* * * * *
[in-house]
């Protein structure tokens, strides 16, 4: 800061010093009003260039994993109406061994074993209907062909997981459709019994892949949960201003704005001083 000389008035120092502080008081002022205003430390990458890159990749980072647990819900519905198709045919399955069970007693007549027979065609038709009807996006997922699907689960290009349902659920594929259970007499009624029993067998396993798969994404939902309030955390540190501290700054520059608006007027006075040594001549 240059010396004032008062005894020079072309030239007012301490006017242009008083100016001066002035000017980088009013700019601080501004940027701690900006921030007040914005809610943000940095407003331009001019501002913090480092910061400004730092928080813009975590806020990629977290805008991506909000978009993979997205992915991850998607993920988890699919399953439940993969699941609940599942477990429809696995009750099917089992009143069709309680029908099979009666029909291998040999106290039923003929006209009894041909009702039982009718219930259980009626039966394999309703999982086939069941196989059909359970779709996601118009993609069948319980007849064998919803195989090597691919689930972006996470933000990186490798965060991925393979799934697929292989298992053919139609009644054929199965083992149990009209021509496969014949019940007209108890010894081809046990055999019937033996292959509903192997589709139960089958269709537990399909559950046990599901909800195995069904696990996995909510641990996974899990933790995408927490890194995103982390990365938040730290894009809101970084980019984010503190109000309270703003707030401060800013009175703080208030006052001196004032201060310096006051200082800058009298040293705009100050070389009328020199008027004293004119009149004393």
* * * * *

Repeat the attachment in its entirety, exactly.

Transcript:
[in-house]
């Protein structure tokens, strides 16, 4: 800061010093009003260039994993109406061994074993209907062909997981459709019994892949949960201003704005001083 000389008035120092502080008081002022205003430390990458890159990749980072647990819900519905198709045919399955069970007693007549027979065609038709009807996006997922699907689960290009349902659920594929259970007499009624029993067998396993798969994404939902309030955390540190501290700054520059608006007027006075040594001549 240059010396004032008062005894020079072309030239007012301490006017242009008083100016001066002035000017980088009013700019601080501004940027701690900006921030007040914005809610943000940095407003331009001019501002913090480092910061400004730092928080813009975590806020990629977290805008991506909000978009993979997205992915991850998607993920988890699919399953439940993969699941609940599942477990429809696995009750099917089992009143069709309680029908099979009666029909291998040999106290039923003929006209009894041909009702039982009718219930259980009626039966394999309703999982086939069941196989059909359970779709996601118009993609069948319980007849064998919803195989090597691919689930972006996470933000990186490798965060991925393979799934697929292989298992053919139609009644054929199965083992149990009209021509496969014949019940007209108890010894081809046990055999019937033996292959509903192997589709139960089958269709537990399909559950046990599901909800195995069904696990996995909510641990996974899990933790995408927490890194995103982390990365938040730290894009809101970084980019984010503190109000309270703003707030401060800013009175703080208030006052001196004032201060310096006051200082800058009298040293705009100050070389009328020199008027004293004119009149004393």